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    Wall Street Journal: Stores Give Discounts; Just Hand Over Personal Data

    The Wall Street Journal reports on retailers giving discounts to customers who hand over personal data and what that means for consumer privacy:

    With retailers’ rewards programs getting increasingly sophisticated, preferred customers can get discounts: points they can turn into store credit, coupons printed on sales receipts, the opportunity to buy merchandise before the general public—even secret password and birthday sales. […]

    What began as a barcode fob for grocery store coupons in the 1990s has evolved into a high-tech way for retailers to track the every move of their biggest, most-frequent spenders. […] About three out of four Americans belong to a retail loyalty card program, according to ACI Worldwide, which handles electronics payment for hundreds of retailers and financial institutions. […]

    To get discounts, shoppers must hand over personal data. Often, the more details given, the more discounts received, which brings up the issue of data privacy and the corresponding pitfalls. […]

    In order to receive their emails, many retailers also will require a name and, in some cases a ZIP code or a date of birth. Some take it a step further and ask users to set up an online account that requires a login, allowing a retailer to track how often they visit the site, as well as what items draw their attention. […]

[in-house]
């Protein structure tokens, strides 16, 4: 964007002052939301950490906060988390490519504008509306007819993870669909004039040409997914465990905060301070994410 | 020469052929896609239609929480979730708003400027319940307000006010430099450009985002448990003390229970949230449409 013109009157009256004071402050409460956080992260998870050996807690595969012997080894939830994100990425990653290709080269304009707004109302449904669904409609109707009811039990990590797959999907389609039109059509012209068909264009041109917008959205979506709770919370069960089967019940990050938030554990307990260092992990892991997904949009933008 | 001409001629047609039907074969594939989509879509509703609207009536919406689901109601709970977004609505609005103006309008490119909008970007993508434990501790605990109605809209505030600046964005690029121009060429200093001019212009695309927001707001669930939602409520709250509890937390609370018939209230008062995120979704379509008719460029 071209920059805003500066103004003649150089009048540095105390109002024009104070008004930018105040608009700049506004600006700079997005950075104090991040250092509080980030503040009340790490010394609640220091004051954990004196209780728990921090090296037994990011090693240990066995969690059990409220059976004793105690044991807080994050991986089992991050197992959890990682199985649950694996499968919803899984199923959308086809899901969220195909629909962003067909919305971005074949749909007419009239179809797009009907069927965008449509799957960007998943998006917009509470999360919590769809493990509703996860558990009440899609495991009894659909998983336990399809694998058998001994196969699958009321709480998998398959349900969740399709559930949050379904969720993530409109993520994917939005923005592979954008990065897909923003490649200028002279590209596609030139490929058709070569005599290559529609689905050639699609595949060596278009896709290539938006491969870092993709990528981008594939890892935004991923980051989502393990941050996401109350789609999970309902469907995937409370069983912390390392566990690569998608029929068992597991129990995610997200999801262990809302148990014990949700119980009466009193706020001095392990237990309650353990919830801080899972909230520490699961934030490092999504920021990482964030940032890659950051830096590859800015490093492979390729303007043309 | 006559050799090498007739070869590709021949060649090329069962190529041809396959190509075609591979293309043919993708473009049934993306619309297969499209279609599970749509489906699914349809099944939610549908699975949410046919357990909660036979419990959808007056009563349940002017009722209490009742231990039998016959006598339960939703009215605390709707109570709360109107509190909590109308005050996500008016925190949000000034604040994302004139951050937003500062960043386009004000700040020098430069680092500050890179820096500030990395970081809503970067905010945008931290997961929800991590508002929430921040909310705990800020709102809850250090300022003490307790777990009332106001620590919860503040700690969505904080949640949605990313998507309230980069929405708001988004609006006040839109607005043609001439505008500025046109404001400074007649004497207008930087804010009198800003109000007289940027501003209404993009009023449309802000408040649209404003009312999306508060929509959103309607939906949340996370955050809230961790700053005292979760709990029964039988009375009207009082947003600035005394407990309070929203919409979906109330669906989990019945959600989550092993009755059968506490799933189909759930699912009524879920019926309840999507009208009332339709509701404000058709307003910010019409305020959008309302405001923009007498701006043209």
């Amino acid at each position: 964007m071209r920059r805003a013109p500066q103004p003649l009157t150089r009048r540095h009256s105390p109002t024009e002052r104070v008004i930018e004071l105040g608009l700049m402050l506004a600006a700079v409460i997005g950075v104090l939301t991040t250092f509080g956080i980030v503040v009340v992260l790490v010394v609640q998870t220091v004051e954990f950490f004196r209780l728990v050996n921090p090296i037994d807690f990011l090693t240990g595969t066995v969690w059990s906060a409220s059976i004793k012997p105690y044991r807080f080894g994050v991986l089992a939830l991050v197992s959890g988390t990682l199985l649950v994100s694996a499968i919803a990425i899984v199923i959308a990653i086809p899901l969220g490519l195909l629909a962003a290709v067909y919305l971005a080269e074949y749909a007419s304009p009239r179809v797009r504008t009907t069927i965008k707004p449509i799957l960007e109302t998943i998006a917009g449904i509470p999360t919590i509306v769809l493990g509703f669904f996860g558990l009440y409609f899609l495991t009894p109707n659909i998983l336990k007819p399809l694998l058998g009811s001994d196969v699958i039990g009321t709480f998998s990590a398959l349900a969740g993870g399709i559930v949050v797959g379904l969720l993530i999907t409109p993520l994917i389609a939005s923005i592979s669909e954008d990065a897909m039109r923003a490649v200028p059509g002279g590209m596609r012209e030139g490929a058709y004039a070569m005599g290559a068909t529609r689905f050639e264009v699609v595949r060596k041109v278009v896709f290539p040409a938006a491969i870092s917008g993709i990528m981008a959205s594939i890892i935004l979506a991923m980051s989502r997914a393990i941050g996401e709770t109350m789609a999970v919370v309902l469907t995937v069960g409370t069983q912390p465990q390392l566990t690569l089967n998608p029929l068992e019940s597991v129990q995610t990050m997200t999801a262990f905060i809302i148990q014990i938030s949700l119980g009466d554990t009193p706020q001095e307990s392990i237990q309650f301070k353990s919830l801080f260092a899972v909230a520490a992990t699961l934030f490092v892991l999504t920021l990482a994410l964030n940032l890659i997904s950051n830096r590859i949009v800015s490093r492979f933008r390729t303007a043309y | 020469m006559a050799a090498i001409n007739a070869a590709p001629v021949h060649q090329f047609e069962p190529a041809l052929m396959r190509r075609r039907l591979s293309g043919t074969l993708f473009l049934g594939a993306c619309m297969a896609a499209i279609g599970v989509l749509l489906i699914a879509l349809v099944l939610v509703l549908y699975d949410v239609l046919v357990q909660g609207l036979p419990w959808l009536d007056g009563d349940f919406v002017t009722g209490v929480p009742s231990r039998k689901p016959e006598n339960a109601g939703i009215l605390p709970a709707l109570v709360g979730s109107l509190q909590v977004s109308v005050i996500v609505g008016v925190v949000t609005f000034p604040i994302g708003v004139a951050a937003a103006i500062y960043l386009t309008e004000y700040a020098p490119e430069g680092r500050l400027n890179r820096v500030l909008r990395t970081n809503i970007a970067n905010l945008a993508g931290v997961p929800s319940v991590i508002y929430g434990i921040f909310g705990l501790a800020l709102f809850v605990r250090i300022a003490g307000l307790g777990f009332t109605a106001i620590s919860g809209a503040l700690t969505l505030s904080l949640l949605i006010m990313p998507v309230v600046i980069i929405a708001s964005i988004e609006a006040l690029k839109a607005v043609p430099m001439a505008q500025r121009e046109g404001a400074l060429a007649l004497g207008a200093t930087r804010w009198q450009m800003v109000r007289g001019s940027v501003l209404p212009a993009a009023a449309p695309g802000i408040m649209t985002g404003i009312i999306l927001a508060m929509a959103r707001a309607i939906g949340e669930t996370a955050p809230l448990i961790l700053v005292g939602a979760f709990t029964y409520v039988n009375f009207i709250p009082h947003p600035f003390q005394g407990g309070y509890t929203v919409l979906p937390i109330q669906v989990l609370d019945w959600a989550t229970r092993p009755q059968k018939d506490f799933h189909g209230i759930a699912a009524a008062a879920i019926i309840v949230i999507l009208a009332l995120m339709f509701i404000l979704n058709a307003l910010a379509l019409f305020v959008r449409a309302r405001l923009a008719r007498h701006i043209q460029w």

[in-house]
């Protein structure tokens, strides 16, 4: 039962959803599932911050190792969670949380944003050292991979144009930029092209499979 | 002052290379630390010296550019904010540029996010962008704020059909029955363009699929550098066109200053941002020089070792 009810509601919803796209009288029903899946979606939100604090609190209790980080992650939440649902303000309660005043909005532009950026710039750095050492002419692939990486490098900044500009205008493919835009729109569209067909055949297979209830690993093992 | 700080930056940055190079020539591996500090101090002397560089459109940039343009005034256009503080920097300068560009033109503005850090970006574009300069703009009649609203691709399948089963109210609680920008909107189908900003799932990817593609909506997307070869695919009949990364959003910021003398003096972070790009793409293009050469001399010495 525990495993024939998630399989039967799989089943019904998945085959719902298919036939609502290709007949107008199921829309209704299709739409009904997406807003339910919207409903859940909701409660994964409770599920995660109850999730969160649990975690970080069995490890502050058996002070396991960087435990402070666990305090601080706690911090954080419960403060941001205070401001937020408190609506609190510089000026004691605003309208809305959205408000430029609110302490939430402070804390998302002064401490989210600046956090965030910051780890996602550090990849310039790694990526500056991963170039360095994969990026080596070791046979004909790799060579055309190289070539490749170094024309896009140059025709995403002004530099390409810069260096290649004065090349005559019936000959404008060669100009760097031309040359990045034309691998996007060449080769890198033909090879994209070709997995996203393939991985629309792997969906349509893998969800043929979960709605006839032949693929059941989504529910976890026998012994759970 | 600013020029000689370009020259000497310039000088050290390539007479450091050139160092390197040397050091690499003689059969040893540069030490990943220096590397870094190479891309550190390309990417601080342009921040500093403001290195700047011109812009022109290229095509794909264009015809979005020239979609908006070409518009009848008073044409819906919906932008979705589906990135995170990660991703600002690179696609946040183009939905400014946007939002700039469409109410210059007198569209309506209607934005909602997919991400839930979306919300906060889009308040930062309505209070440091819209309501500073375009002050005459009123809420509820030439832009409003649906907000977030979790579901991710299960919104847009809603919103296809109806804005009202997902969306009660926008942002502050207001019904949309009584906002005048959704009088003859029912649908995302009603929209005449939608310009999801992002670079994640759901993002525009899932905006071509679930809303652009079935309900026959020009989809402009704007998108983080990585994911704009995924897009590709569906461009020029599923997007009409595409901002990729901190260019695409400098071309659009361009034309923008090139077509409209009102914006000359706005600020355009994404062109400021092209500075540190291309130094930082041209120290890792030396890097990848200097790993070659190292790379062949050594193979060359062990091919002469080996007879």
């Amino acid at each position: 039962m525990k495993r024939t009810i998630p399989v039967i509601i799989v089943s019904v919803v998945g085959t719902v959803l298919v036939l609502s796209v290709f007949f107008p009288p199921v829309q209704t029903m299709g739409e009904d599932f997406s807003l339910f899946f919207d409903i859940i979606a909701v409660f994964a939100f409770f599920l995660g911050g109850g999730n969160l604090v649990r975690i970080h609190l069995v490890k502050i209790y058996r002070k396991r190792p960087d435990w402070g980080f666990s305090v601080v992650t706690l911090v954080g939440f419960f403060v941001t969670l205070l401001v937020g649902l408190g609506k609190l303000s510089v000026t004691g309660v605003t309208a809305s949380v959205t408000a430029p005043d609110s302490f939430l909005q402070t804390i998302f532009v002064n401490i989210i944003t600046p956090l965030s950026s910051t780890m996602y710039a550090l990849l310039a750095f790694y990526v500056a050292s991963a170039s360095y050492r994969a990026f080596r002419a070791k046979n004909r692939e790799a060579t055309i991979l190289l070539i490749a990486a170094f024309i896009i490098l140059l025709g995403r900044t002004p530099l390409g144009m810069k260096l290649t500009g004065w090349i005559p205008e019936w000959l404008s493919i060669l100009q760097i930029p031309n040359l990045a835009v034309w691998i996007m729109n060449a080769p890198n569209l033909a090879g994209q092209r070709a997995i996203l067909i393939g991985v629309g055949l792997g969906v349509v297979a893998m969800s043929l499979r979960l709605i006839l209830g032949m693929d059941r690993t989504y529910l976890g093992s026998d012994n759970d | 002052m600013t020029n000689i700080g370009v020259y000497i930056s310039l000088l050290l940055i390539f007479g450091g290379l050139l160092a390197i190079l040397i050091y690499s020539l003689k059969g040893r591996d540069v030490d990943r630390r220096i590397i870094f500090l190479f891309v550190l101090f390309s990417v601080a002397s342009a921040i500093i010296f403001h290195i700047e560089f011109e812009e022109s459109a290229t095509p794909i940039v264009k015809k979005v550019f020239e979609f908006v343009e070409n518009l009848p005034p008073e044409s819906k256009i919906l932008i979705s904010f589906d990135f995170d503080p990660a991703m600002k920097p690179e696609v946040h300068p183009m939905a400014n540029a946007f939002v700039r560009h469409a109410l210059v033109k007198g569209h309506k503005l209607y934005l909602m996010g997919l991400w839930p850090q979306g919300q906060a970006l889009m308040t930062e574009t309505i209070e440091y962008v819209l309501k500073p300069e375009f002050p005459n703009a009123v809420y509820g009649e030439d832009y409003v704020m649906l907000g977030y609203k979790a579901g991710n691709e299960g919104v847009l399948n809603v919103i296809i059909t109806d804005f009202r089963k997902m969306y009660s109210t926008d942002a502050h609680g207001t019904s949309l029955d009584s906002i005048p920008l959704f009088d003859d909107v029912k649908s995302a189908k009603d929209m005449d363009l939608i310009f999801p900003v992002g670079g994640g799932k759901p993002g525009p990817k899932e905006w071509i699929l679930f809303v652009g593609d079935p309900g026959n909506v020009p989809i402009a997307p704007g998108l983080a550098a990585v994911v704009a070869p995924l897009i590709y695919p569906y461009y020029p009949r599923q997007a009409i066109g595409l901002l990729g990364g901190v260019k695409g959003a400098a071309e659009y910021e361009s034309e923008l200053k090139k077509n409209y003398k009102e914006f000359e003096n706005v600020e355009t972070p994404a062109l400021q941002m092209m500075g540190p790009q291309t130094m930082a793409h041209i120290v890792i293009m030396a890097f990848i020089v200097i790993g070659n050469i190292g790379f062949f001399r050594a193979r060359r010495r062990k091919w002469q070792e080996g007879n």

To sign up for a retailer’s loyalty program usually requires name, mailing address and telephone number. These programs assign shoppers a number, often a barcode or a phone number, essentially applying a digital tracking number to each customer. […] Now, retailers are devising ways to track barcode holders outside the store.

    Here are some tips from the Wall Street Journal concerning the shopper rewards programs and personal privacy:

    Privacy concerns: Each rewards program has a statement outlining a retailer’s privacy policies. Read it carefully to know what information is being collected, where your information will be used and what other companies it may be given to without your knowledge.

    To unsubscribe: Getting off a retailer’s email list is usually pretty easy. Find an email from the retailer in question, scroll to the bottom and look for a link that says “Unsubscribe,” often in tiny print. If you have an account on a retailer’s website, login and search for the unsubscribe option in your account settings.

    Opting out entirely: Opening a loyalty card is much easier than closing one. To opt out, shoppers often need to take their card to a store to speak to an associate or send a written request to the company directly to close an account. Ask the retailer to discontinue use of your information entirely, including third-party distribution.

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